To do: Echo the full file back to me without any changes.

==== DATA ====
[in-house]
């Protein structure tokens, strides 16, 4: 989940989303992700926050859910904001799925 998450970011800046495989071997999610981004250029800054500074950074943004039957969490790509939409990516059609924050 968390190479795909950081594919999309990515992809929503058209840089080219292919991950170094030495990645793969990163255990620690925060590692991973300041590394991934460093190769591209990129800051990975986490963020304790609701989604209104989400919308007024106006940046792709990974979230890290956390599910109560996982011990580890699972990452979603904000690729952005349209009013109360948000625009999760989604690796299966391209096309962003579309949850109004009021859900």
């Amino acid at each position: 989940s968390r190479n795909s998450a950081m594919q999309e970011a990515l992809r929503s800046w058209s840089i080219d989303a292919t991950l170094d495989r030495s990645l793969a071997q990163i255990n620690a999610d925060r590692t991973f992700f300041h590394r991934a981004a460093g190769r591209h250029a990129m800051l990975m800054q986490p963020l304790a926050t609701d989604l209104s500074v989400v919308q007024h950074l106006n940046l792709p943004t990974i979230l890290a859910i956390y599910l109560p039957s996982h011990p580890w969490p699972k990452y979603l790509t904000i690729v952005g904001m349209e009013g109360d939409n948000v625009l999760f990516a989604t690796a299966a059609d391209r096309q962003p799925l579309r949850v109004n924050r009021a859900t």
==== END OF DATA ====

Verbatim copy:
[in-house]
């Protein structure tokens, strides 16, 4: 989940989303992700926050859910904001799925 998450970011800046495989071997999610981004250029800054500074950074943004039957969490790509939409990516059609924050 968390190479795909950081594919999309990515992809929503058209840089080219292919991950170094030495990645793969990163255990620690925060590692991973300041590394991934460093190769591209990129800051990975986490963020304790609701989604209104989400919308007024106006940046792709990974979230890290956390599910109560996982011990580890699972990452979603904000690729952005349209009013109360948000625009999760989604690796299966391209096309962003579309949850109004009021859900």
């Amino acid at each position: 989940s968390r190479n795909s998450a950081m594919q999309e970011a990515l992809r929503s800046w058209s840089i080219d989303a292919t991950l170094d495989r030495s990645l793969a071997q990163i255990n620690a999610d925060r590692t991973f992700f300041h590394r991934a981004a460093g190769r591209h250029a990129m800051l990975m800054q986490p963020l304790a926050t609701d989604l209104s500074v989400v919308q007024h950074l106006n940046l792709p943004t990974i979230l890290a859910i956390y599910l109560p039957s996982h011990p580890w969490p699972k990452y979603l790509t904000i690729v952005g904001m349209e009013g109360d939409n948000v625009l999760f990516a989604t690796a299966a059609d391209r096309q962003p799925l579309r949850v109004n924050r009021a859900t």